Screenshot from the fourth “dream.”

That leads us to the fourth level of the game, the blue flower. It’s set in the evening, right after sunset (the third dream), and we are led through some beautiful moments where light comes into play. Instead of blooming flowers, we light up fields. Accompanying this level are even more man-made objects: utility poles, streetlights, lanterns, hay farms, and carriages. Things seem to be going well until the streetlights we are following start to deteriorate. There aren’t any lanterns anymore, the streetlights are flickering. Everything starts to fall down, we are plunged into darkness and electrical buzzing is all around us. The ground is no longer grass–it’s broken pieces of overhead power line towers and metal bits. That’s the twist: man-made objects, although able to coexist peacefully with nature and even aid it in its beauty, is killing the environment.

Screenshot from the fifth “dream.”

In the fifth dream, we traverse a wasteland desecrated by these power line towers. The wires are charged, so touching them will give us an electrical shock and singe our petals. Like the previous dream, there are a lot fewer flowers here than before, as expected. Though, the little symbolism here is that nature will prevail, no matter what, and life will find a way even in these harsh lands.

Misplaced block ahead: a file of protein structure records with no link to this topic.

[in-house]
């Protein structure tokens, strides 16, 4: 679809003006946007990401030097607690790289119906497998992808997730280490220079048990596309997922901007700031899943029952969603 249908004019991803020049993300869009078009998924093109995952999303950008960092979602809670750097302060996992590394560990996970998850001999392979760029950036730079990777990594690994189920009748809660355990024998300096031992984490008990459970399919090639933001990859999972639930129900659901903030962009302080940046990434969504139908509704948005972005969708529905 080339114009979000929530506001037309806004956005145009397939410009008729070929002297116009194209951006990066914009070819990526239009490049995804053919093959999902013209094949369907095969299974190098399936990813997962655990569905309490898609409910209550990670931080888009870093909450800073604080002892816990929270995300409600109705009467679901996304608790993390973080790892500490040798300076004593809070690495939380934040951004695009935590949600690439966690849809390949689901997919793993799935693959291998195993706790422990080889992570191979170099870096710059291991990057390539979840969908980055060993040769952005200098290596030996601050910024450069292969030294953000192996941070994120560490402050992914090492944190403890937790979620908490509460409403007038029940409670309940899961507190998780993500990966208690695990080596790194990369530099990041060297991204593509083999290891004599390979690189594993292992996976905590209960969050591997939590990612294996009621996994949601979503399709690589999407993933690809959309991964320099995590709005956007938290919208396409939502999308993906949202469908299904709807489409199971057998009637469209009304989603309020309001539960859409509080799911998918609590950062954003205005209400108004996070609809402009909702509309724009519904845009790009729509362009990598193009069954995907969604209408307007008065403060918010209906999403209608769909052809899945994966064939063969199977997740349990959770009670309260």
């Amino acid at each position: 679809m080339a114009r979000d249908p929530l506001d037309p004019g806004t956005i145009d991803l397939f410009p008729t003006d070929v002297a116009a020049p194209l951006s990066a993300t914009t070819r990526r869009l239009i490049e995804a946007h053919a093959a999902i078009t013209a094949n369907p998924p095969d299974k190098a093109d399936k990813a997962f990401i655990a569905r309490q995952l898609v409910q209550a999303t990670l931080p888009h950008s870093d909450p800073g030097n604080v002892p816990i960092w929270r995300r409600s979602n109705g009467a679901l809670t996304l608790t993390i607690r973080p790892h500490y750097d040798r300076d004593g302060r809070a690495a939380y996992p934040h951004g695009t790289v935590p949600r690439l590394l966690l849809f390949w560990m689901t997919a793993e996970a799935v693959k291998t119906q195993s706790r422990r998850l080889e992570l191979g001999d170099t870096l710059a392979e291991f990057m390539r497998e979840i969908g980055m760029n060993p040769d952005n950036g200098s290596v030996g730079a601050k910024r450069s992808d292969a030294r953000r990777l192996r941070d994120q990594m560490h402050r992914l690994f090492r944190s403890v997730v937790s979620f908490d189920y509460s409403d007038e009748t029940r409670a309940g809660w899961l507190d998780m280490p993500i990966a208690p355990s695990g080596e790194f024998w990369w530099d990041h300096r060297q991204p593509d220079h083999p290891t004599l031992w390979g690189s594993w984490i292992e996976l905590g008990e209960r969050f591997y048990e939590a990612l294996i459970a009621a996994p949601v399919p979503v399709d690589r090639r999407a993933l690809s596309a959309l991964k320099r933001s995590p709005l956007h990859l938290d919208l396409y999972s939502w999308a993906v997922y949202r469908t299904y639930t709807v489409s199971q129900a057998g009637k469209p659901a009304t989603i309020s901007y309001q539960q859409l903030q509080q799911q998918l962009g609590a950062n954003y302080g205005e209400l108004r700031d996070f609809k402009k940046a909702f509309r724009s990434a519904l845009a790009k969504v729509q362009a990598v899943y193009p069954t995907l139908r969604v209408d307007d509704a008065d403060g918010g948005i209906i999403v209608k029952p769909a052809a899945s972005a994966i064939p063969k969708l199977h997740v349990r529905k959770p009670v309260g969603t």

We destroy the towers with what I assume is divine powers as a mix of air and nice-smelling flower petals, go through a terrible maze of these electrically-charged power line towers, and then from the remnants of these towers bursts a flower that becomes our next vessel. This flower releases a gust of power and paints the grass around it green again. In the sixth and final dream, we muster up all our flower power, traverse the city, paint it, and destroy all the tower bits, and then raise to the top.

Screenshot from the sixth “dream.”